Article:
The New Parking Lot To Be
For the past 3 months of so, I have been watching the construction of a new parking lot across the way from the employer’s new office building. The new parking lot will actually service 3 or 4 buildings in the complex that my employer moved into, not just my company. To make up for the current shortage of parking, my employer has arranged for a shuttle to an overflow lot about 5 minutes away. It is really very convenient and very simple. However, the thought of not being able to walk to my car has taken some getting used to.
The existence of this parking shuttle, with me as a potential “customer”, has brought back memories of my transit activist days. I have been a big supported of public transit for a long time. I have also favored mass-transit oriented policies, both public and private. One of these policies is the use of shuttles from SEPTA train stations to various corporate complexes. This idea is very similar to the parking shuttle that I see in front of my office building every day. These shuttles promise employees a (relatively) quick trip back to the train if they need to get home before their regular time. And I am sure that they deliver that.
In a similar fashion, the parking shuttle promises to get me to my car very quickly if I ever need to leave early. It does deliver on that promise. However, the timing seems longer than it actually is. I remember back (in my pre-office park days) when having a shuttle upon demand seemed so easy. I wondered how anyone could not be satisfied with it. If they truly had to leave the office, they had transportation provided for them. How cool was that?
Now, I am part of “Anyone”. And am I satisfied with the on-demand shuttle I have access to? When I actually use it, I am. However, when I am not using it, the thought of me being in one place and my car being somewhere else is not very comforting. It is mostly psychological and ties into the fact that the car represents for me freedom of on-demand transport (assuming I am not on the clock at work, of course).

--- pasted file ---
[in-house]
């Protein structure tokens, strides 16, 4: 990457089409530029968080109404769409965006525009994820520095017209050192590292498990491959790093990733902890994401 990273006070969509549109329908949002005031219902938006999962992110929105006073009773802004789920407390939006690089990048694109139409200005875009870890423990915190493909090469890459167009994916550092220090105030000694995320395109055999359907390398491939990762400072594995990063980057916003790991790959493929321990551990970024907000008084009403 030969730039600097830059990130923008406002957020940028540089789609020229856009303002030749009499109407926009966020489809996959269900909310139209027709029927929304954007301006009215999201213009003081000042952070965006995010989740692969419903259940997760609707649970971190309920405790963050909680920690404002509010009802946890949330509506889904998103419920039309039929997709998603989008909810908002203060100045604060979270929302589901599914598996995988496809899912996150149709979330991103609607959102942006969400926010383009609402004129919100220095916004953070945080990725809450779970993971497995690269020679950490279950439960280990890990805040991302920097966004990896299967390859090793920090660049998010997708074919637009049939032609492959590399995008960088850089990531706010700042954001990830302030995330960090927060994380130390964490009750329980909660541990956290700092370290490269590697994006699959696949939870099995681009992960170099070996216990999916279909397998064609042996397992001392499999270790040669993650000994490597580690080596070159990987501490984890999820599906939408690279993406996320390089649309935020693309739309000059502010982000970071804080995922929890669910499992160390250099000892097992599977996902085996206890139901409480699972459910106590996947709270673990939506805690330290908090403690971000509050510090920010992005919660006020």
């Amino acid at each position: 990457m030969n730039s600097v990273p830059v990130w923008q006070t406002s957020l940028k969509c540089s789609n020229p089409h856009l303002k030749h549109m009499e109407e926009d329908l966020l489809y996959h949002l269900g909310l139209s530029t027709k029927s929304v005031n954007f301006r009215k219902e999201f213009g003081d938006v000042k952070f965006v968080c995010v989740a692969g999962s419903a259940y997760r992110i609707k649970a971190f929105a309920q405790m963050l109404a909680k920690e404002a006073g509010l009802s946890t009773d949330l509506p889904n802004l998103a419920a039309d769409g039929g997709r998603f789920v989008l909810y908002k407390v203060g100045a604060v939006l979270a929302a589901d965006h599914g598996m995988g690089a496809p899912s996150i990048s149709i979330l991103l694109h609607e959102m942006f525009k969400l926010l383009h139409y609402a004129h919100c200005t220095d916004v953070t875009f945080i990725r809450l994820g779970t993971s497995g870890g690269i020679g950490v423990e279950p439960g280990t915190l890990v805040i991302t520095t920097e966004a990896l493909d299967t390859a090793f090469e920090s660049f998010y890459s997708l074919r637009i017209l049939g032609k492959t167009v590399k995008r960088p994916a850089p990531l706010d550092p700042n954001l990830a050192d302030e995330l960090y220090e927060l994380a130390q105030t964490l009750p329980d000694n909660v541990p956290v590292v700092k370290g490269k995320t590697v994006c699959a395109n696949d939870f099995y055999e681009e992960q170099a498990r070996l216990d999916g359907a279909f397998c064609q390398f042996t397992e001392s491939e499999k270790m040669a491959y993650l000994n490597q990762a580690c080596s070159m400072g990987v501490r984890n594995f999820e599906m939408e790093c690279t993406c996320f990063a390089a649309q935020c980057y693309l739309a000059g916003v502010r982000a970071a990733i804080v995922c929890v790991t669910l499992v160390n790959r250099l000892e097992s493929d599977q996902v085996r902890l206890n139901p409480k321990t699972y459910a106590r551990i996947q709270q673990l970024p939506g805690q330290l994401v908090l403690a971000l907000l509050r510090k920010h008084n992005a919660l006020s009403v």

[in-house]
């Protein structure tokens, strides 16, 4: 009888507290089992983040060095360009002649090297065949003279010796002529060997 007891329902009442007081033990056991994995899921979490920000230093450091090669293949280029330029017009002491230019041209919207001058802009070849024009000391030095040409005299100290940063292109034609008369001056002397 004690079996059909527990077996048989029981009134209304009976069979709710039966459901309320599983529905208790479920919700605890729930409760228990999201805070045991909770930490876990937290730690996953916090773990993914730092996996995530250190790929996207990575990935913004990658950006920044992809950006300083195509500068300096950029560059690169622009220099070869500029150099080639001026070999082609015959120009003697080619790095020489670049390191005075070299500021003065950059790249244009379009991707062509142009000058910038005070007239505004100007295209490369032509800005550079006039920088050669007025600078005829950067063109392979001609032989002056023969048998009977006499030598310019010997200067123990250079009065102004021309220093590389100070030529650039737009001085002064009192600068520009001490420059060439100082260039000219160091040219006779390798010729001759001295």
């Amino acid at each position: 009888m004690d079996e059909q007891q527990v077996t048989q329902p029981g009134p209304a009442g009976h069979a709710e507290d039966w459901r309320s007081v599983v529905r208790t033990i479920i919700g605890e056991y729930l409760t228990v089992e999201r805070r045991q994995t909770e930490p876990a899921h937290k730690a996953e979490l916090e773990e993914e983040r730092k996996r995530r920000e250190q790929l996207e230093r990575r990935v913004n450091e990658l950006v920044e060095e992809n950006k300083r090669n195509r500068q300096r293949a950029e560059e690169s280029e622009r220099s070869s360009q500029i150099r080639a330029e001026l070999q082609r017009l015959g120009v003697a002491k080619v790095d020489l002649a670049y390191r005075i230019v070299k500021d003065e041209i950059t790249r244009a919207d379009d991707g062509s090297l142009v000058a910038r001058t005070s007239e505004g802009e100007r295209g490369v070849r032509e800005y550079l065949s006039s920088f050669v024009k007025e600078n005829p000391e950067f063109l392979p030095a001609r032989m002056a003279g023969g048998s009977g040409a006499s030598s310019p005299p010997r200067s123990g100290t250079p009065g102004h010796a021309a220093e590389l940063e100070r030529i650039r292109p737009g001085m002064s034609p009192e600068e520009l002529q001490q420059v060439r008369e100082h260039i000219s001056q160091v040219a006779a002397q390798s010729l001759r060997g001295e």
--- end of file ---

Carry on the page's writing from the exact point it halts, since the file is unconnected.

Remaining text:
This points to a disconnect in the psychology of the car in American life. It is considered the symbol of independence and freedom–go where I want, when I want, as far as I want. To a large extent, this is true. However, this ignores the obvious fact that my ability to actually go anywhere in my car efficiently is based entirely upon traffic. Traffic is simply the number of cars that have chosen to be on the same road I have at the same time I have made my choice. In other words, my efficiency (in getting to or from work, for example) is a function of not my choices, but the choices of other people.
On one hand, I will certainly be happy when there is always a spot for me in the new parking lot. But the honest truth is that the parking shuttle has not had any discernible impact upon my commuting times–the traffic on Pennsylvania Turnpike plays a far greater role in that.